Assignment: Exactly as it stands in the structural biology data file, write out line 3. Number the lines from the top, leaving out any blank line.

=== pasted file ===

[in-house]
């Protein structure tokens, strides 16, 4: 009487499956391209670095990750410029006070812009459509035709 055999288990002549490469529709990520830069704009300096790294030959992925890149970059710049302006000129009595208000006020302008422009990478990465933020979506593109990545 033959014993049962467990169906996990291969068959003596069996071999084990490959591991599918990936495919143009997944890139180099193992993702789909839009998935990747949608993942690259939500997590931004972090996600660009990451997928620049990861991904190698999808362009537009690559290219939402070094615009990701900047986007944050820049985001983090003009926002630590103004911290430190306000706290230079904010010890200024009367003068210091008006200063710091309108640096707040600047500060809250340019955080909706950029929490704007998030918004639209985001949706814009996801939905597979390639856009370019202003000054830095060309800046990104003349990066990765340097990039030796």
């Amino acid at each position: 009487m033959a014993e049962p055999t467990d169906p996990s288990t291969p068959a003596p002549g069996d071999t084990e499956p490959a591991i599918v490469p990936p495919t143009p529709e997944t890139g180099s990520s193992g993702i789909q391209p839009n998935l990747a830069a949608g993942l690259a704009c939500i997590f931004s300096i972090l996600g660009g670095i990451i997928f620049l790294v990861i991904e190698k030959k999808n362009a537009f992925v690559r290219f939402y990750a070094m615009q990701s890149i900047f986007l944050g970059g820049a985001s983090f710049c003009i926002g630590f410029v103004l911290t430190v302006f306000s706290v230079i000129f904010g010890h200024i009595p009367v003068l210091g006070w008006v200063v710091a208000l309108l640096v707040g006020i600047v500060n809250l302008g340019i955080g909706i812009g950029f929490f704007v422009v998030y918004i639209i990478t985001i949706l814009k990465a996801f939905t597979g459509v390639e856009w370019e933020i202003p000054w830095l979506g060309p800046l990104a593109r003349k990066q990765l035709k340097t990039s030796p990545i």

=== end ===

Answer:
């Amino acid at each position: 009487m033959a014993e049962p055999t467990d169906p996990s288990t291969p068959a003596p002549g069996d071999t084990e499956p490959a591991i599918v490469p990936p495919t143009p529709e997944t890139g180099s990520s193992g993702i789909q391209p839009n998935l990747a830069a949608g993942l690259a704009c939500i997590f931004s300096i972090l996600g660009g670095i990451i997928f620049l790294v990861i991904e190698k030959k999808n362009a537009f992925v690559r290219f939402y990750a070094m615009q990701s890149i900047f986007l944050g970059g820049a985001s983090f710049c003009i926002g630590f410029v103004l911290t430190v302006f306000s706290v230079i000129f904010g010890h200024i009595p009367v003068l210091g006070w008006v200063v710091a208000l309108l640096v707040g006020i600047v500060n809250l302008g340019i955080g909706i812009g950029f929490f704007v422009v998030y918004i639209i990478t985001i949706l814009k990465a996801f939905t597979g459509v390639e856009w370019e933020i202003p000054w830095l979506g060309p800046l990104a593109r003349k990066q990765l035709k340097t990039s030796p990545i």